KUALA LUMPUR, Dec 15 — Lawyers have criticised the increased criminal penalties for breaches of Covid-19 rules in proposed amendments to Act 342 that they described as “disproportionate” to the offence.
The Prevention and Control of Infectious Diseases Act 1988 (Act 342) amendment Bill 2021 imposes maximum compounds of RM10,000 for individuals and RM1 million for corporate bodies.
“These amendments are oppressive. The punishment is totally disproportionate to the offence. It’s madness,” former Malaysian Bar president Ambiga Sreenevasan told CodeBlue.
“It is especially worrying because of the way in which such laws are enforced. Ordinary Malaysians face the full brunt of the law while others get off scot free.
“I also cannot understand why it is necessary right now when most Malaysians are vaccinated and they are generally very responsible. Laws are supposed to respond to address a particular situation or problem. What is that in the current situation? It’s an irresponsible law.”
Throughout the state of Emergency from January 12 — which legislated an Emergency Ordinance that imposed a maximum RM10,000 and RM50,000 compound on individuals and companies respectively for breach of Covid standard operating procedures (SOPs) — daily new Covid-19 cases rose to a peak of nearly 25,000 infections on August 26. Covid-19 deaths similarly spiked to a peak of over 350 fatalities on August 6.
Daily new cases have declined since, falling to a seven-day average of about 4,500 cases as of yesterday. Daily coronavirus-related fatalities have similarly fallen to a seven-day average of less than 40 on December 7, after the government’s Covid-19 vaccination programme successfully inoculated nearly the entire adult and adolescent population.
Compounds of Covid-related offences were only restored to the RM1,000 limit under the current Act 342 after the Senate repeal of the Emergency Ordinances was gazetted on December 8.
Criminal lawyer New Sin Yew said he completely opposed any jail sentence for the violation of Covid SOPs.
“The way I see it is that the penalty imposed must be proportionate, otherwise it’ll infringe Article 8 of the Federal Constitution on equal protection of the law. It needs to be proportionate to the aims you want to achieve,” New told CodeBlue.
“If the aim is to protect public health and you impose a penalty that would have the effect of backfiring against public health, where you imprison the guy for seven years but he gets Covid in prison. That’s one very crude example.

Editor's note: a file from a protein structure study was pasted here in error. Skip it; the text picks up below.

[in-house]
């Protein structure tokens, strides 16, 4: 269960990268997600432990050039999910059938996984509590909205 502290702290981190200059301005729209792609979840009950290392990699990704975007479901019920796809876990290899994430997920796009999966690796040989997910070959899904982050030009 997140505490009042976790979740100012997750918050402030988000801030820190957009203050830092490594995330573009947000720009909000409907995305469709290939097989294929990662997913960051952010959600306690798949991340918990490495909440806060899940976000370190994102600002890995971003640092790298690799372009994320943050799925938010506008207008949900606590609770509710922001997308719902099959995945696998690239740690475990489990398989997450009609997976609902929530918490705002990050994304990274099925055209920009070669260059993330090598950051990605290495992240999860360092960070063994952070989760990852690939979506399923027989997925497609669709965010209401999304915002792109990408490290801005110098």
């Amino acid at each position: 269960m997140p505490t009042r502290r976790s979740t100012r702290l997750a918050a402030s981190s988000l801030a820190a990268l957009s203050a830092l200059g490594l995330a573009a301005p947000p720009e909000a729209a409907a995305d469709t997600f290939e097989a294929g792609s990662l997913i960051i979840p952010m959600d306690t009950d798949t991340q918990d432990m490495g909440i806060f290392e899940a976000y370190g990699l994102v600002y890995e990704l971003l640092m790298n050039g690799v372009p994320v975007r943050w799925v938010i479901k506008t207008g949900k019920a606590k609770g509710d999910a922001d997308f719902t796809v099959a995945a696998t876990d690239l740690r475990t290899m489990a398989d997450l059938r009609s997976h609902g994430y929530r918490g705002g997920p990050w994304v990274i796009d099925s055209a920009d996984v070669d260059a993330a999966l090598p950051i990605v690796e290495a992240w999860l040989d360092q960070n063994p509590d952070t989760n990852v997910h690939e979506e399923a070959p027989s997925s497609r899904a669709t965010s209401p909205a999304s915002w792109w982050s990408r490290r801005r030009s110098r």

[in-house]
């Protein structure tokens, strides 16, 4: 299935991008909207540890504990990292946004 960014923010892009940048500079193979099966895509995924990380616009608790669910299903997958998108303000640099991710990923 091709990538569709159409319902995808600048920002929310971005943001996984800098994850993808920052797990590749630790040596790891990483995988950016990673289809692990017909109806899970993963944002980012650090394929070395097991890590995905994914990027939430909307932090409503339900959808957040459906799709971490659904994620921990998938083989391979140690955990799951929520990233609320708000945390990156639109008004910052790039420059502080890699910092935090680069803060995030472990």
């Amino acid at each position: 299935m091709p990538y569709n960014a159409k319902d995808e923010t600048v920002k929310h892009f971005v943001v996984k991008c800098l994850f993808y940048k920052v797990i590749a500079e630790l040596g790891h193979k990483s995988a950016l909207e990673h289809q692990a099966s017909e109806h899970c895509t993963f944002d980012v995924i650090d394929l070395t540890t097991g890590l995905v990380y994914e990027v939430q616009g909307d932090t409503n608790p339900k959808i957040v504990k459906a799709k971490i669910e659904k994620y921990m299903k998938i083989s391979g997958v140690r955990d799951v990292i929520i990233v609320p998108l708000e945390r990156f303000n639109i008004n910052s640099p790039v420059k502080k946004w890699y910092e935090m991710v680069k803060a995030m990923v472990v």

“But that principle simply means that if I’m going to stop you from wearing face masks, I can’t impose death penalty. They’re imposing less severe punishments, but it’s still very, very severe.”
New suggested a scale of punishments with lesser penalties for lesser offences, pointing out that the amendment Bill treats a person who temporarily takes off his face mask while alone in a park the same as a person who did not wear a face mask at all while walking to the park.
“They need to spell out under what circumstances is the RM10,000 compound applicable. There needs to be a scale, I think it should be in legislation,” he said.
He pointed out that the crowded Keluarga Malaysia government event in an indoor space — which saw more than 100,000 visitors in four days — involved much more severe offences than the offence of drinking in a pub.
Constitutional lawyer Malik Imtiaz Sarwar tweeted: “The proposed amendment to Act 342 is setting the stage for a constitutional challenge for disproportionality, if not more.”
The Ministry of Health (MOH) plans to revise the amendment Bill at the committee stage in the Dewan Rakyat tomorrow to allow Act 342 regulations — which list specific Covid-related offences and public health measures throughout the pandemic — to mete out penalties of up to seven years’ imprisonment, a maximum RM2 million fine, or both for offences upon conviction.
Offences spelled out in Act 342 regulations — which can be gazetted by the health minister without parliamentary approval — vary from losing a tracking device during quarantine to organising gatherings or breaching movement restrictions during previous phases of the Movement Control Order.
General penalties upon conviction for offences under Act 342 for which no specific penalty is provided are also revised in the amendment Bill to a jail term not exceeding seven years, a maximum RM100,000 fine, or both for individuals, as well as a maximum RM2 million fine for corporate bodies.
The criminal offence of breaching Covid standard operating procedures (SOPs) like wearing face masks, not practising social distancing, or visiting crowded places or pubs can be compounded. But if offenders are unable to pay their compounds, they may be charged in court.
Criminal lawyer Lim Chi Chau said he had no problems with the proposed maximum RM100,000 fine or jail sentence extending to seven years for conviction of offences under Act 342.
“Normal breach of SOP will not be sentenced to imprisonment, don’t worry. Judges are not stupid,” Lim told CodeBlue.
“I don’t know about others, but it’s fine for me because there’s no minimum fine, that’s important.”
He added, however, that if he were to be slapped with an RM10,000 compound, he would challenge it in court.
Lim also expressed concern with a new Section 14A in the Act 342 amendment Bill that authorises the quarantine of people suspected or confirmed to be infected with an infectious disease until they are no longer deemed to be a “danger to the public”.
“Can keep you for an indefinite time until they feel you are not a danger to the public,” he explained.